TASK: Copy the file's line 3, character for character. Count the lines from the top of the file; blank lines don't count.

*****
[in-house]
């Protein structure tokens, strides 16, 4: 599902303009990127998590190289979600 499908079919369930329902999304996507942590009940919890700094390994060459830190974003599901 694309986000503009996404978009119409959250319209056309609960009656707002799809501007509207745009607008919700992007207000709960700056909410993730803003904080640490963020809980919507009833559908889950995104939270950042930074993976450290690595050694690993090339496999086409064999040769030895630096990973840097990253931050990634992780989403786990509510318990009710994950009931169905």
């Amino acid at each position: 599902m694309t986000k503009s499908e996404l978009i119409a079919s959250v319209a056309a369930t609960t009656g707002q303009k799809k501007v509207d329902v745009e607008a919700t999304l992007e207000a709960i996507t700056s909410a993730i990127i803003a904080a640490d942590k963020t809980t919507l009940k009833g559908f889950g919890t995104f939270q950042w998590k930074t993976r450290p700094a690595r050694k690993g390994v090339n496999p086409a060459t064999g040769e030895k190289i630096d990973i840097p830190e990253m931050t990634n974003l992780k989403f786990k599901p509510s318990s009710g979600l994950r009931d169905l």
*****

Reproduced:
């Amino acid at each position: 599902m694309t986000k503009s499908e996404l978009i119409a079919s959250v319209a056309a369930t609960t009656g707002q303009k799809k501007v509207d329902v745009e607008a919700t999304l992007e207000a709960i996507t700056s909410a993730i990127i803003a904080a640490d942590k963020t809980t919507l009940k009833g559908f889950g919890t995104f939270q950042w998590k930074t993976r450290p700094a690595r050694k690993g390994v090339n496999p086409a060459t064999g040769e030895k190289i630096d990973i840097p830190e990253m931050t990634n974003l992780k989403f786990k599901p509510s318990s009710g979600l994950r009931d169905l």